To think of France is to think of great food, great art and (of course) great wine. French wine has a long, illustrious history and the winemaking industry in France is a source of great national pride. Home to some of the worlds most revered regions, including Bordeaux, Burgundy, Champagne, the Loire and the Rhône, France is a country that plays host to both established classics and innovative, new producers. We like to combine the best of both worlds in our offering. French wines that dance across the line between old favourites, and bold, enticing new trailblazers.


There has never been a more exciting time to be drinking and exploring Spanish wine. Regions like Rioja and Ribera del Duero often come to mind when Spanish wine is discussed. Yet outside of these famous spots, Spain has a stunning patchwork of emerging wine regions. Priorat, Navarra, Sierra de Gredos, Galicia and Jerez are all home to some of Spain's most dynamic wineries, helping to shake things up and re-define what Spanish wine can be. The possibilities are endless.


Italy is a dynamic place to make wine. It is home to 20 different regions and over 2,000 different grape varieties, providing ample choice for producers to create a mind-boggling array of styles. Each region is also home to its own patchwork of different soil types, altitudes, and winemaking techniques. The variation from village to village, region to region, north to south, is seemingly endless. You could probably only drink Italian wine for the rest of your life and be able to taste every style imaginable. No wonder Italy is home to so many exciting producers who are every bit as dynamic as the wines they create. Let us introduce you.


American wine has battled through two world wars, the Great Depression and Prohibition to get to where it is today. It is therefore even more impressive to see how American wine can hold its own against its 'Old World' counterparts. In 1976, for example, the 'Judgement of Paris' tasting pitted top Napa wines against their French equivalents from Burgundy and Bordeaux. At this point, American wine was just finding its feet again after the end of World War II and didn't have the French benefit of hundreds of years of history and experience. Yet still, in every category, the American wine came out on top, and from there on it has only continued to flourish. Today American wine continues to be innovative, open-minded and exciting; home to many fabulous producers who never rest on their laurels.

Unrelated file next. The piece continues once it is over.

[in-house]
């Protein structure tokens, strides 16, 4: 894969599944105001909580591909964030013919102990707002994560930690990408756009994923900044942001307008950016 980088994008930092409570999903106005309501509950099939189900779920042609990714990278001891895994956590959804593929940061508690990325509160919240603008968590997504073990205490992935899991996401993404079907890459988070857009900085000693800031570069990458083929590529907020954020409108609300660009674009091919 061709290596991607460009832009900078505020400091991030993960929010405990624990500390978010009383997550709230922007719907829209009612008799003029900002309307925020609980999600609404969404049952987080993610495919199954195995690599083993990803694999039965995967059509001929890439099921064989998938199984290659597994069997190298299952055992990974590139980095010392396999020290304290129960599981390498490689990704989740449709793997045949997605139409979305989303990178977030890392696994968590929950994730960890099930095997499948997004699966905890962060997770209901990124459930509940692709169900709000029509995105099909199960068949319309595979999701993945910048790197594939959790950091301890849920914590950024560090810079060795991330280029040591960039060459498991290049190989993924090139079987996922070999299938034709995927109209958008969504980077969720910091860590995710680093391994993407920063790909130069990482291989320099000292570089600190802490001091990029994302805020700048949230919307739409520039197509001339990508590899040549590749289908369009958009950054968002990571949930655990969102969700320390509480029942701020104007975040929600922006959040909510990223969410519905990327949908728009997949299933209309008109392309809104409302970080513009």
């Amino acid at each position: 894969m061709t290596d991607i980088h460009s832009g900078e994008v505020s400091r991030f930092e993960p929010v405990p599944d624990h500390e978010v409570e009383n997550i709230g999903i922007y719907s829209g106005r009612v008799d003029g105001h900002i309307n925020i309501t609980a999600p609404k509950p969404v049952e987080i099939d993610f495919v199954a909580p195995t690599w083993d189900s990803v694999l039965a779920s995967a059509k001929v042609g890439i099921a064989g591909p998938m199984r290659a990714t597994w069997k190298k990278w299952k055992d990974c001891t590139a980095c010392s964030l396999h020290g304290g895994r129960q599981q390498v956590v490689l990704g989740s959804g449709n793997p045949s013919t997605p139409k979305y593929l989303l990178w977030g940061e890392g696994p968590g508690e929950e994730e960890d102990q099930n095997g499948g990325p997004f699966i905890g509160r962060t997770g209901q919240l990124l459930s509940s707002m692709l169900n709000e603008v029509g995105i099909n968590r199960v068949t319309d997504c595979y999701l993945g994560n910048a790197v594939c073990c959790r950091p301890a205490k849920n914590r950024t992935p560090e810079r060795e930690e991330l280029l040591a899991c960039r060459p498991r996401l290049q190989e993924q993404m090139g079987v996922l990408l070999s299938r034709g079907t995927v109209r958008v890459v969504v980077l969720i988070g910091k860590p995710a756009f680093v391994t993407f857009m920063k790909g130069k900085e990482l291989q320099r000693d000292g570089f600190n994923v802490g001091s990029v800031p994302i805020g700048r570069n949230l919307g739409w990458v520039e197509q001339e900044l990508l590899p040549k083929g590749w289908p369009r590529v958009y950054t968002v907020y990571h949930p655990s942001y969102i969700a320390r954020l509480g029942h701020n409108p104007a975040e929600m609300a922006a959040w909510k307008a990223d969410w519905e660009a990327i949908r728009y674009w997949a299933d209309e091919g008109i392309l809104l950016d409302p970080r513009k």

Portuguese wine has a lengthy and intriguing history and can trace its roots back to the Roman Empire. It's safe to say that quite a lot has changed since then. Though home to famed fortified wines Port and Madeira, Portuguese wine owes its modern popularity to its excellent still wines. Hundreds of unique grape varieties are native to Portugal, all perfectly adapted to thrive within its wide range of growing conditions. From the hot inland vines of Dao to the cool, coastal Algarve, Portugal has it all. Light whites to fuller reds, and everything in between, Portuguese wine is diverse and exciting with a style to suit everyone.


Australian wine has hit a sweet spot in recent years. A new, exciting generation of winemakers are coming into their own; redefining what 'Australian wine' means and throwing the rule book out of the window. Australian wine is moving away from its roots in heavy reds and rich whites, and gravitating towards lighter, fresher wines that better suit their environment. There has also been a big focus on planting Italian and Portuguese varieties, which suit the hot Australian climate to a tee. The classics are still thriving - classics are classics for a reason after all - but the future of Australian wine is all about innovation. We are embracing it!


Greece is one of the world's oldest winemaking countries. It's pretty hard not to imagine the Ancient Greeks without a glass of wine in hand after all. Greek wine is grown all across the country and is particularly intriguing to taste from its mountainous sites or Island regions. Here a combination of native, greek varieties flourish alongside French imports - such as Sauvignon blanc - and modern Greek winemaking is a wonderful balance between paying homage to its history, and embracing modern innovation.


German wine has its roots firmly planted (both physically and historically) on the banks of the Mosel river. It was here that the Romans planted Germany's first grapevines, where its first wine producers began life as Monasteries, and where German wine continues to thrive into the 21st Century.

Riesling is perhaps Germany's most famous grape variety, but there are a host of other great wines being made beyond this too. Plus, don't be fooled into thinking all German wines are sweet. From bone dry to luscious, there's a style here to suit every palate and ocacasion.